Your favourite designers?
My current faves are Innocentemessy and Ohema’s Closet. Innocentemessy actually made me a few dope pieces for my first music video which we shot in South Africa. Her designs are so edgy and rare and that’s definitely my vibe.
One Career Highlight you can’t stop reliving…
SUMMER SIXTEEN TOUR. It’s by far the best life experience so far in soooo many ways. I still draw inspiration daily from the memories and moments I lived. That entire experience is the juice, the boost I needed for this next stage of my life. I truly experienced the term “EVERYTHING IS POSSIBLE” and my life will never be the same.
What does it take for a (Black, African) woman to succeed or get a top role in the industry?
The reality is that the entertainment industry is male dominated first of all. Then on top of that to be Black and be in possession of a top role in this industry is rare. However, it has been done and can continuously be done! I personally believe in working not only hard but smart. Being on top of your game is key. Studying the science of your craft and strengthening it daily, surrounding yourself with real and genuine souls (mentor amongst those people), people who know your vision and get it and will keep you in check and make sure you’re aligned with that vision. Those are the things that are important to me and have helped me thus far. As long as I’m doing my part, I’m always positive that God will bring big opportunities and divine connections that I need for every level of my career.
Also, being a woman and having danced and worked with mostly male artists I learnt very quickly to respect myself at all times and stand my ground from the get go. People especially men in the industry have had no choice but to respect me. This has also benefitted me in maintaining my professionalism and relationships with respect in the industry.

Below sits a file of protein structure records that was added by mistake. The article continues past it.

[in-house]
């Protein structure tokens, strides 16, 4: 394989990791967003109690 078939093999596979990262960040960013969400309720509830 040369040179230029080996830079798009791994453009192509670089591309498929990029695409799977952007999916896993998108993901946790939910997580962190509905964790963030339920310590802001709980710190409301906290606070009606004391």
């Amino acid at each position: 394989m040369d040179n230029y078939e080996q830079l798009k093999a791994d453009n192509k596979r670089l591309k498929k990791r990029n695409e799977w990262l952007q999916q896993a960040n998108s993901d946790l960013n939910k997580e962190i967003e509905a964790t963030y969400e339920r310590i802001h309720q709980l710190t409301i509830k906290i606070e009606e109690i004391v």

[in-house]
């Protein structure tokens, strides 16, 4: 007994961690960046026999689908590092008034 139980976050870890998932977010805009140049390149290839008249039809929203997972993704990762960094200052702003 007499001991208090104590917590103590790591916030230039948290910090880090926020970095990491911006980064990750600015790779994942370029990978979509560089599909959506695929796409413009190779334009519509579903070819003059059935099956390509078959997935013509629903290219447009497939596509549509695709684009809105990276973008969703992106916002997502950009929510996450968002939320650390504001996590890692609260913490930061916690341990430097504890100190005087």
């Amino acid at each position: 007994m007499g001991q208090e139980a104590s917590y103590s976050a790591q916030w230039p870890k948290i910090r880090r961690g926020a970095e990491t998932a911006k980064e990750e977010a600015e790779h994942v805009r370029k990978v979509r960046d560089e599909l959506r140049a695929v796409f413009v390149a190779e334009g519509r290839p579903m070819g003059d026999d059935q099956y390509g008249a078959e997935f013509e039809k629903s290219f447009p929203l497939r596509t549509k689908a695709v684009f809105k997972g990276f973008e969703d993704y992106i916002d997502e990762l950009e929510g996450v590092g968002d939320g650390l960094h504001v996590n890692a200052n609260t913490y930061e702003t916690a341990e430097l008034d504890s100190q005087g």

Word of advice particularly for younger women who’re looking to enter this industry.
Sitting in a North London studio – wearing no makeup and an oversized t-shirt paired with cargo pants – South African born, Nqobile Ntshangase smiles sweetly as she asks for a cup of tea, “milk and two sugars please.” Here, she presents a different side to herself, away from the seamless glamour and audacious attitude of her dancer persona; a more intimate and personal self on a quest to develop as an entertainer. “I feel so confident on stage, it’s real life interviews like this that freak me out,” she laughs.
‘The stage’ is where Nqobile made a name for herself. One-third of the female dance group, CEO Dancers, who found fame as 2013 semi-finalists on the reality TV show Britain’s Got Talent, she remembers that period as an opportunity to fly the flag for African dancing. “There had never been Afrobeats dancers,” she maintains. “That BGT experience opened up a whole new world. Internationally we started to get recognition, so that was when we decided, yeah, this is it.” The growing interest and media attention surrounding the group was the excuse Nqobile needed to leave university in order to become a full-time dancer, touring with world-famous artists, such as Drake and Rihanna.
With increased globalisation, aided by a new, digitally connected generation, African music is not only influencing the sound of grime stars in the UK but also acts as a source creative rejuvenation for popular US musicians. “Drake had never worked with African dancers before. He could have used any other dancers,” Nqobile maintains, as she recalls her involvement in his Summer Sixteen tour. “We’re from the UK, he’s Canadian living in America. There are so many talented dancers out there.”
A testament to the presence of Afrobeats beyond the borders of its home continent, the art form has seen exponential growth ever since D’Banj’s 2012 smash hit ‘Oliver Twist’ was played at the Thames to welcome in London’s New Year celebrations. And it continues to rise, with the likes of Fuse ODG and Wizkid holding a strong presence within British charts over recent years, their songs blasted everywhere from mainstream radio channels to West London clubs. “Everyone is embracing it and I feel so proud”
That’s why I was so strung on pushing the Afrobeats dancing”. The term Afrobeats is synonymous with dance, as its rhythmic afro-inspired beats rouse people to move. Now, the boom of the internet has reinvented the ways in which audiences access and share these routines, with Afrobeats YouTube tutorials racking up millions of views in a couple of days.